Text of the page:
The engine is a beauty and it is extremely well refined. However, some customers in India might not enjoy the engine sound, which is too soft for a classic motorcycle. Yet even for a parallel-twin layout there is hardly any vibration at all throughout the bike. There is also a good amount of torque available to you – 68Nm at 5800rpm – and the bike picks up speed with ease, depending on how much you twist the incredibly responsive throttle. The engine has a very healthy and flat torque curve and you can feel it push you forward from as low as 2500rpm, even if you are in third or fourth gear. With 67bhp deliverable to the rear wheel, you can easily reach a top speed of 160kmph, but the upright riding position at this speed is quite unsettling. A 5-speed gearbox that seems to work well controls the power from the engine – gear changes are easy and the clutch is not too heavy. Stopping power is also very effective on the Bonneville thanks to the single 320mm front disc brake by Nissin, which was surprisingly powerful, and the 255mm rear single disc.
The suspension is setup to be on the stiffer side, and while the front forks can take on quite a beating without your arms feeling much from the road surface, the rear twin shocks do need to be adjusted better for Indian roads. On the highway the suspension setup is perfect for long-range touring and the bike feels really comfortable and at ease. Triumph also offers plenty of accessories and a variety of different seats to customers depending on their riding preferences. The Bonneville seems to be more of a classic yet sporty touring motorcycle, and I really wouldn’t recommend taking it on long haul expeditions that include a bit of off-roading. Although the bike is built to be extremely tough and reliable, I just don’t envision the Triumph Bonneville as a preferred choice for rural Indian roads.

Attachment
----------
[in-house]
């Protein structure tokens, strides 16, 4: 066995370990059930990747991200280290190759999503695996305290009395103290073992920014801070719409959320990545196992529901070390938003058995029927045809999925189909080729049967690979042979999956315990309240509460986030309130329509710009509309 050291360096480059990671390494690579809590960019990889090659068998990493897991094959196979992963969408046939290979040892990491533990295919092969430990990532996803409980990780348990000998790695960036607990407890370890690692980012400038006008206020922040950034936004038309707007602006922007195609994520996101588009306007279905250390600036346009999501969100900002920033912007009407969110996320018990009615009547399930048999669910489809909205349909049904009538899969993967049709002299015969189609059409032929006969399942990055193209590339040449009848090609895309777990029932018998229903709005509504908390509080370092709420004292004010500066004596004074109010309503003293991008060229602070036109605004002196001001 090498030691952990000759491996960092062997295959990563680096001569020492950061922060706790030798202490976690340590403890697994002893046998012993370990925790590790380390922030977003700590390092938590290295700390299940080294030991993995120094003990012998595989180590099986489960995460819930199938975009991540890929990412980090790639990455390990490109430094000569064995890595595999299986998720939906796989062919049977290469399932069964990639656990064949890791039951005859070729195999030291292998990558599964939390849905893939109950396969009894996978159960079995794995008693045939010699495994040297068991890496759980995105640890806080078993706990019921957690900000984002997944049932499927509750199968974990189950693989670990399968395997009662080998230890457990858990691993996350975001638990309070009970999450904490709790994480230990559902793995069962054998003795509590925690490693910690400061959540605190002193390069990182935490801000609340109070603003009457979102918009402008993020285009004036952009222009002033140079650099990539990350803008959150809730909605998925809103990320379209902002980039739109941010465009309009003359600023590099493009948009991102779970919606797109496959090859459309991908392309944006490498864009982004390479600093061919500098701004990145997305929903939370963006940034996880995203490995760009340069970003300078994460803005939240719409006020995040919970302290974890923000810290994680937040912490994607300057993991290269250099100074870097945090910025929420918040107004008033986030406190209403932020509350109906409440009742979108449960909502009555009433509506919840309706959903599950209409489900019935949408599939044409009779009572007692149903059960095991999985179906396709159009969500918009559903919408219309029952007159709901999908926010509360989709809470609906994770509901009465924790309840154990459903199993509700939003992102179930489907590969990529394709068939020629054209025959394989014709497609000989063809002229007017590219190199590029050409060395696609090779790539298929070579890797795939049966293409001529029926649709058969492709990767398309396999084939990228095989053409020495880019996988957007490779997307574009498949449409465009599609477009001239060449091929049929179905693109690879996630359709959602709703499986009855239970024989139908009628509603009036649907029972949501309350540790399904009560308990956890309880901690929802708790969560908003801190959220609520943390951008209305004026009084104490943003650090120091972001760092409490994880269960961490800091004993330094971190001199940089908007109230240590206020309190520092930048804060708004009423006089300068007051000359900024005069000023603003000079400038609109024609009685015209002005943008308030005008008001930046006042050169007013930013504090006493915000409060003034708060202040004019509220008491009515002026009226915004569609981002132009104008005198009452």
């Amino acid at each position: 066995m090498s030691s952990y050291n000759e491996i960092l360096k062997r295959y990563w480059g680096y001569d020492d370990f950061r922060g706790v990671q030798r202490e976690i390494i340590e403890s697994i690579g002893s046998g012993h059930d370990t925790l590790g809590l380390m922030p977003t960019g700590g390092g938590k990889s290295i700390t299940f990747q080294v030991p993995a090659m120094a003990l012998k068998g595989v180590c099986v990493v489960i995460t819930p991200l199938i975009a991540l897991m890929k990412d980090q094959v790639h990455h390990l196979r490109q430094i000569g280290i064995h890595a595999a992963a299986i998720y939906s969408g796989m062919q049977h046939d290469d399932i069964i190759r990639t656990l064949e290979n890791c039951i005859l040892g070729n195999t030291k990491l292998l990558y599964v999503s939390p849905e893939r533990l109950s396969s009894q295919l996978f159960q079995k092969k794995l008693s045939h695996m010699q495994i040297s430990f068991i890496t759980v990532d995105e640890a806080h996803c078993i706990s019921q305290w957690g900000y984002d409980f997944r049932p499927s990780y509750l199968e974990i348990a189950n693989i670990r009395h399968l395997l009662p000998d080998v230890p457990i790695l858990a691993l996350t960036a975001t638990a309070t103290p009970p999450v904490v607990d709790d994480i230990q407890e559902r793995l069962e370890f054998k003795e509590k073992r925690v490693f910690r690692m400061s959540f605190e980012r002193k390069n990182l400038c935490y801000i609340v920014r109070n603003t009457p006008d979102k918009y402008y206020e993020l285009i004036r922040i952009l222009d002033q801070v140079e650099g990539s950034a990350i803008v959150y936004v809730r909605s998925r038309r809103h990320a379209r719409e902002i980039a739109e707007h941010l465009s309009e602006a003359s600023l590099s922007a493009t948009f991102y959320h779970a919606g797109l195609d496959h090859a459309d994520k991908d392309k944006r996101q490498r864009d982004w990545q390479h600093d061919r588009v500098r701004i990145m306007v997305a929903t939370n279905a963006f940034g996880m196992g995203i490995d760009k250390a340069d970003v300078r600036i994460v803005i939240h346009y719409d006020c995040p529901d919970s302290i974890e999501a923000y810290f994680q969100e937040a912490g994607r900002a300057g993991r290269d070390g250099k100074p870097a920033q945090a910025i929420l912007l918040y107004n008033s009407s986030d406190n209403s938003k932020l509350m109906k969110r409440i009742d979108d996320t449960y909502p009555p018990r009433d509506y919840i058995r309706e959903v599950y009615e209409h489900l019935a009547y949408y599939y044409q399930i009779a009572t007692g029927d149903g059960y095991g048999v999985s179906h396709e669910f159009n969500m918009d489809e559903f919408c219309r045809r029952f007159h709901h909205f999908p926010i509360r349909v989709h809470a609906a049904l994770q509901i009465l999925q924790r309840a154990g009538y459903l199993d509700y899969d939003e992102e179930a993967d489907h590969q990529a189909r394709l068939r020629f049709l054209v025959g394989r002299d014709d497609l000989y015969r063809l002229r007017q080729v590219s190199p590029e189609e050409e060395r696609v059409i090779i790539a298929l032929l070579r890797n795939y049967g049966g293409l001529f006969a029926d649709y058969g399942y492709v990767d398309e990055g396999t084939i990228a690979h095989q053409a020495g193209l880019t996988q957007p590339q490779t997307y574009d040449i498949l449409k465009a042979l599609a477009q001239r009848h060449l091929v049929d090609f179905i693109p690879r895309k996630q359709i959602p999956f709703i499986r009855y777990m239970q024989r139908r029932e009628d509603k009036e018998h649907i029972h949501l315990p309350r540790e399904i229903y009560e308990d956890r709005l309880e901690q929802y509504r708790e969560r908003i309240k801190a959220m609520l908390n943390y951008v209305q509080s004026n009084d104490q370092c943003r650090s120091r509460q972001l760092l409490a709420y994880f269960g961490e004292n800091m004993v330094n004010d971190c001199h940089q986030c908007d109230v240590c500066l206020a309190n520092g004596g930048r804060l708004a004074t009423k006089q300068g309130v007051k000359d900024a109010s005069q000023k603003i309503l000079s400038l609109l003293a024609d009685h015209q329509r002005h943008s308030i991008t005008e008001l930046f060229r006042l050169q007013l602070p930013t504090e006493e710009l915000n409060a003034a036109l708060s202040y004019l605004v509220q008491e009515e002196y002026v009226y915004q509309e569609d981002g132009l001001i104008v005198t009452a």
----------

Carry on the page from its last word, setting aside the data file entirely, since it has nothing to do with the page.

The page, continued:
The Bonneville is priced at a relatively attractive price, and it would primarily compete with Harley-Davidson’s Forty Eight or Iron 883, and it could have a nemesis from Hyosung with the ST7 and Aquila. But the Bonneville is far better than all these bikes – the engineering and refinement is much more impressive, and its heritage cannot be matched by any other in the segment. You get a lot more motorcycle for the price and if you can live with its practical no-nonsense looks, you still get a torquey motor with lightweight handling, and not to mention that this bike has been around long enough that Triumph have managed to better it over the years and make it a more reliable machine than ever before. The Triumph Bonneville is a straight shooter – it is an honest motorcycle that doesn’t need the glam looks because it knows exactly what it can do, and does it well.
- Triumph Bonneville
Transmission: 5-speed manual
Power: 67bhp @ 7500rpm
Torque: 68Nm @ 5800
Price: Rs. 6.6 lakh (Ex-showroom Delhi)